The elytra allow beetles to both fly and move through confined spaces, doing so by folding the delicate wings under the elytra while not flying, and folding their wings out just before takeoff. The unfolding and folding of the wings is operated by muscles attached to the wing base; as long as the tension on the radial and cubital veins remains, the wings remain straight. In some day-flying species (for example, Buprestidae, Scarabaeidae), flight does not include large amounts of lifting of the elytra, having the metathorac wings extended under the lateral elytra margins. The altitude reached by beetles in flight varies. One study investigating the flight altitude of the ladybird species Coccinella septempunctata and Harmonia axyridis using radar showed that, whilst the majority in flight over a single location were at 150–195 m above ground level, some reached altitudes of over 1100 m.
Beetles have a variety of ways to communicate, including the use of pheromones. The mountain pine beetle emits a pheromone to attract other beetles to a tree. The mass of beetles are able to overcome the chemical defenses of the tree. After the tree's defenses have been exhausted, the beetles emit an anti-aggregation pheromone. This species can stridulate to communicate, but others may use sound to defend themselves when attacked.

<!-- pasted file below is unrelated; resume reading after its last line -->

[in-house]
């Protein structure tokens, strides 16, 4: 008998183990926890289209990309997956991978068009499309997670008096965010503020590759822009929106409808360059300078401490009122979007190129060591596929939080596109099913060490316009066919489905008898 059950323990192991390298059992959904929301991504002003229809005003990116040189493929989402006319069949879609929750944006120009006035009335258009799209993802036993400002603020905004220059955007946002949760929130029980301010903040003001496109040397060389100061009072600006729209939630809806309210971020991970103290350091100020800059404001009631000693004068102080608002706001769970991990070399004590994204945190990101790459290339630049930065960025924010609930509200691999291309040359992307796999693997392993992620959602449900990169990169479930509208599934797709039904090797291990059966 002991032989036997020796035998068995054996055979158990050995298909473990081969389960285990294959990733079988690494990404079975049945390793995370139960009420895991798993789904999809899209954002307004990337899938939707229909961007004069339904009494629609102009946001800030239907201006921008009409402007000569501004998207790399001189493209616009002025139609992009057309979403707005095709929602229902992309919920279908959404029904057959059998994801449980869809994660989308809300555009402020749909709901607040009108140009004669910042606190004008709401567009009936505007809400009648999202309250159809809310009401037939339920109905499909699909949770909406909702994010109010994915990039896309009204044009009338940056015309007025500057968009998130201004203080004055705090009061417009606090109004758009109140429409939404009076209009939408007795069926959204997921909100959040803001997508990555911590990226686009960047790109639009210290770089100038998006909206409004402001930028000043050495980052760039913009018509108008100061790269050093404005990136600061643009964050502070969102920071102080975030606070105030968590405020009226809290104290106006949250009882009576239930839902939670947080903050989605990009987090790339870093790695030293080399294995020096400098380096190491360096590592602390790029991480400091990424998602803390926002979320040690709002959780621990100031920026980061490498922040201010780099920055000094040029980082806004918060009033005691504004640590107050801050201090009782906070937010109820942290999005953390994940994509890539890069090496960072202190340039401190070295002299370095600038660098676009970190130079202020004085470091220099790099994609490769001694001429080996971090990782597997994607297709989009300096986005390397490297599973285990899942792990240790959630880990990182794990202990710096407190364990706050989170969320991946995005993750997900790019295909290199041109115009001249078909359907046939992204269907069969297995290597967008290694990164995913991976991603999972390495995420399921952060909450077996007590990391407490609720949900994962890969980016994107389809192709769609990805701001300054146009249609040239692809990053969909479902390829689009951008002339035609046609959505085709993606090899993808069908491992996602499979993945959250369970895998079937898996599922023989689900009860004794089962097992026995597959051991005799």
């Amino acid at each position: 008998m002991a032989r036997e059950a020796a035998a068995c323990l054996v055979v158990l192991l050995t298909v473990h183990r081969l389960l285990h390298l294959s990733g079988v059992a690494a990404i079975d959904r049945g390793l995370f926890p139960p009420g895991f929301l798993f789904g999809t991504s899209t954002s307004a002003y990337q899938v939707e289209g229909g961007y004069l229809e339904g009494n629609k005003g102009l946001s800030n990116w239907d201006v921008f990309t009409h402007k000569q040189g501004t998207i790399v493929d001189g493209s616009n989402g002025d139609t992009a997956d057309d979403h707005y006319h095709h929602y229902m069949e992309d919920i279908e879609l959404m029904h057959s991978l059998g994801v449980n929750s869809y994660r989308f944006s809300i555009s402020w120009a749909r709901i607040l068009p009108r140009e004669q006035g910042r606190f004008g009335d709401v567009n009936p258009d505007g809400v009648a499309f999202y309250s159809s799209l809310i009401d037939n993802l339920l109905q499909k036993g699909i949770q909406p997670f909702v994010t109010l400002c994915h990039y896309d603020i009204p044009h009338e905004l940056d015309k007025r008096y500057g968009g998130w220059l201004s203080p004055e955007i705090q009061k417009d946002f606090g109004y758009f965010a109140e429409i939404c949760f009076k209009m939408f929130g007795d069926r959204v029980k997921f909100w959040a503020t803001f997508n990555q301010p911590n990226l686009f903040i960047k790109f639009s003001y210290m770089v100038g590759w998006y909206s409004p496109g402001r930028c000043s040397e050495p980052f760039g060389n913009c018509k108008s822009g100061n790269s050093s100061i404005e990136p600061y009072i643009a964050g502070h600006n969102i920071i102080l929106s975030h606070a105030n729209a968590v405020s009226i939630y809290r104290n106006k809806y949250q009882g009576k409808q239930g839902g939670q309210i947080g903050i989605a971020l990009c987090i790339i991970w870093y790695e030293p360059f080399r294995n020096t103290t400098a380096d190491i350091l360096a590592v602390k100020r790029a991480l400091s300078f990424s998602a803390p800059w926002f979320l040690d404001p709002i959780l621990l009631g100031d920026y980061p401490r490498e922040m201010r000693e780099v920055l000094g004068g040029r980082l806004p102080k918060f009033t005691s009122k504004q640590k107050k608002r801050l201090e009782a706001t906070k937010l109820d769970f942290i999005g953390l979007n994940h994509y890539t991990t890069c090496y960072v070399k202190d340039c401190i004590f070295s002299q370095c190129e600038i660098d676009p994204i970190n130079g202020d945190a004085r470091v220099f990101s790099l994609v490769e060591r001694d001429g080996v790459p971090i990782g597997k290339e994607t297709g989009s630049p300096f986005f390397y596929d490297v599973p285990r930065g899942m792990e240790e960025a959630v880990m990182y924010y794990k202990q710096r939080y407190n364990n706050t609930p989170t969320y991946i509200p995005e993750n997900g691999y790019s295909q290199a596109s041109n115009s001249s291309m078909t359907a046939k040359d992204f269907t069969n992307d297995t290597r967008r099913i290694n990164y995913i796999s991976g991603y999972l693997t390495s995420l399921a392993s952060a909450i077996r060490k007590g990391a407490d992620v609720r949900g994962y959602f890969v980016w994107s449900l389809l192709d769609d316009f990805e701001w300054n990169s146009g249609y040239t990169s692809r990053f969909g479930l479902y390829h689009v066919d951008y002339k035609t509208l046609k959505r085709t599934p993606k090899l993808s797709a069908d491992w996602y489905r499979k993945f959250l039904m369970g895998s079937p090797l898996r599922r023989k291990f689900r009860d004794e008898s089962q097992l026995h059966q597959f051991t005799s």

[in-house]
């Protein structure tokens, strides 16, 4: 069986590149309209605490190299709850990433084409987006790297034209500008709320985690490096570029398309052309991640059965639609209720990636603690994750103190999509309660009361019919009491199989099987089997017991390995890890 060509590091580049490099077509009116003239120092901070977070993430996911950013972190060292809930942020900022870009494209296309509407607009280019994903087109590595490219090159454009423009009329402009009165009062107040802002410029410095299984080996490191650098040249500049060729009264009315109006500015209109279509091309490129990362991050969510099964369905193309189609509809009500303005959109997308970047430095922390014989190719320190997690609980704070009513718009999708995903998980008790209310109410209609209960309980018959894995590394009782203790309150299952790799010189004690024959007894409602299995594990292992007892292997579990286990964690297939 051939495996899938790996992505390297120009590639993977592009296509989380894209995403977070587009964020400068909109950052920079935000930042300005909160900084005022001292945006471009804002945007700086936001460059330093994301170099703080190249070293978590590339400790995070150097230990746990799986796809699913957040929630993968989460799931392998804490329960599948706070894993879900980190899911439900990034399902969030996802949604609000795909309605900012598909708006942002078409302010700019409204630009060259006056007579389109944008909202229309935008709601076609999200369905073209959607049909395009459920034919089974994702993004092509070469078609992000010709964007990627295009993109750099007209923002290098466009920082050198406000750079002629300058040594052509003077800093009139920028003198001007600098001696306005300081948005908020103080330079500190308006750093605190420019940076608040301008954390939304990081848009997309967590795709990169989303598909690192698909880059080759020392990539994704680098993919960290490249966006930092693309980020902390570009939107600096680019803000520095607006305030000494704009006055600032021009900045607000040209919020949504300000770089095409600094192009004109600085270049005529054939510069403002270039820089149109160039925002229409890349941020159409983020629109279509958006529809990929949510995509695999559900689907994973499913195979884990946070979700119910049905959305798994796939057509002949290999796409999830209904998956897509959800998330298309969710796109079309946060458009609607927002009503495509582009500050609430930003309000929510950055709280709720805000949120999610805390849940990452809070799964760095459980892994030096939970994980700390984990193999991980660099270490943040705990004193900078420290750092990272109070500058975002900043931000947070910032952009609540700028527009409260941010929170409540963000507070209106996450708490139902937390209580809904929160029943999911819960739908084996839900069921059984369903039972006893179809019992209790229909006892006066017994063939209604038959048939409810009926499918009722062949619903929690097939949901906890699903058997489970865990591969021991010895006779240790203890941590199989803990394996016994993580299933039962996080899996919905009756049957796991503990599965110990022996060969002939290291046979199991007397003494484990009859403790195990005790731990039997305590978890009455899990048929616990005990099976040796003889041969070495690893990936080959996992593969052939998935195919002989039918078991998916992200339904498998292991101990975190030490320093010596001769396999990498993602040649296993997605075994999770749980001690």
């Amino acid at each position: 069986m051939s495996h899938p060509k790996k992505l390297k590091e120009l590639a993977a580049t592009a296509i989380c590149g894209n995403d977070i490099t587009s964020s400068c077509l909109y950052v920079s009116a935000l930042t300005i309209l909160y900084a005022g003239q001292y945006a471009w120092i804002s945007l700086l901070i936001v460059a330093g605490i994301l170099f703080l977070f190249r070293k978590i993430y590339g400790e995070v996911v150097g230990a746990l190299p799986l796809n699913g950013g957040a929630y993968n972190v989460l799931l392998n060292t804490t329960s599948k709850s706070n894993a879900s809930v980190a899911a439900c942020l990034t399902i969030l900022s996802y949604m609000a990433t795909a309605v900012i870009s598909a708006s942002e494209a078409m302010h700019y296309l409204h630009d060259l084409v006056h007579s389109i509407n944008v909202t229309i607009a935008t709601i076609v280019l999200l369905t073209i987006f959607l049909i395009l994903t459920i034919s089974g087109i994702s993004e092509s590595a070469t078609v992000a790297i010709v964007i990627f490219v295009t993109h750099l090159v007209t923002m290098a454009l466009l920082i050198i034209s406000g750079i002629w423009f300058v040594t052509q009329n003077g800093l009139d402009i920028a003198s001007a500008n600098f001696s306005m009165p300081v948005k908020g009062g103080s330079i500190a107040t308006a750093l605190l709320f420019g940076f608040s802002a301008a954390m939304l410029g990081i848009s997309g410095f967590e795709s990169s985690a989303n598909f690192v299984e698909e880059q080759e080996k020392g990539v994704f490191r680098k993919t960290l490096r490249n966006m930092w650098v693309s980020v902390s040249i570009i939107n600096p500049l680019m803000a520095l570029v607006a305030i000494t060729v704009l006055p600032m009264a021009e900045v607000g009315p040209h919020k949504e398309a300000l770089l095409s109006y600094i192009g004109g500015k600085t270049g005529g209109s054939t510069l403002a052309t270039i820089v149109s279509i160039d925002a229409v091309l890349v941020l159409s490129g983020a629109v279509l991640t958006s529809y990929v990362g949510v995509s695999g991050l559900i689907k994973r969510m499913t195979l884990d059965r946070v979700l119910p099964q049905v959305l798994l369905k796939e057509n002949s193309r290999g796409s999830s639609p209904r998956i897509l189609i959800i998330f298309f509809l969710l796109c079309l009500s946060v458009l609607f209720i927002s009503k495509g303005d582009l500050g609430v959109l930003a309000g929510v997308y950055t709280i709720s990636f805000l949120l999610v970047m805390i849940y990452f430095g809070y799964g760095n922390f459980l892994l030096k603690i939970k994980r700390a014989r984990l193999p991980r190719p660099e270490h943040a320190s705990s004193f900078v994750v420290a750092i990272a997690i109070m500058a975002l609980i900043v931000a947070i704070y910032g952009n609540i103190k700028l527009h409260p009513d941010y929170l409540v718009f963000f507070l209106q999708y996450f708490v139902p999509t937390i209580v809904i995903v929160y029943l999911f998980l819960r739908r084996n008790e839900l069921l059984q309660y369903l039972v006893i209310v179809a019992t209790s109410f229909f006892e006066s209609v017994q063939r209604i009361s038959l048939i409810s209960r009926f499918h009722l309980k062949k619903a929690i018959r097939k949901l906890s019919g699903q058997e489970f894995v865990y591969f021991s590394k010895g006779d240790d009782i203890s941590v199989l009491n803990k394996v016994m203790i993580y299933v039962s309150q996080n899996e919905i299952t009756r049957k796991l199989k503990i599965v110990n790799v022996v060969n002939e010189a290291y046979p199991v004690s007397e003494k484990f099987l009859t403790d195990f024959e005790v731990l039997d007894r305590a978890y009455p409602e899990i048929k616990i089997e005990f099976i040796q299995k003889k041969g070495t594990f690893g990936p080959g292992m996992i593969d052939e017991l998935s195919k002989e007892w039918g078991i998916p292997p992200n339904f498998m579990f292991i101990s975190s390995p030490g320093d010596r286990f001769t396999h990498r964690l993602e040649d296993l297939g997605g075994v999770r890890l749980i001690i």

Parental care is found in a few families of beetle, perhaps for protection against adverse conditions and predators. The rove beetle Bledius spectabilis lives in salt marshes, so the eggs and larvae are endangered by the rising tide. The maternal beetle patrols the eggs and larvae, burrowing to keep them from flooding and asphyxiating, and protects them from the predatory carabid beetle Dicheirotrichus gustavi and from the parasitoidal wasp Barycnemis blediator, which kills some 15% of the larvae.
Beetles are able to exploit a wide diversity of food sources available in their many habitats. Some are omnivores , eating both plants and animals. Other beetles are highly specialized in their diet. Many species of leaf beetles, longhorn beetles, and weevils are very host-specific, feeding on only a single species of plant. Ground beetles and rove beetles (Staphylinidae), among others, are primarily carnivorous and catch and consume many other arthropods and small prey, such as earthworms and snails. While most predatory beetles are generalists, a few species have more specific prey requirements or preferences. In some species, digestive ability relies upon a symbiotic relationship with fungi - some beetles have yeasts living their guts, including some yeasts previously undiscovered anywhere else.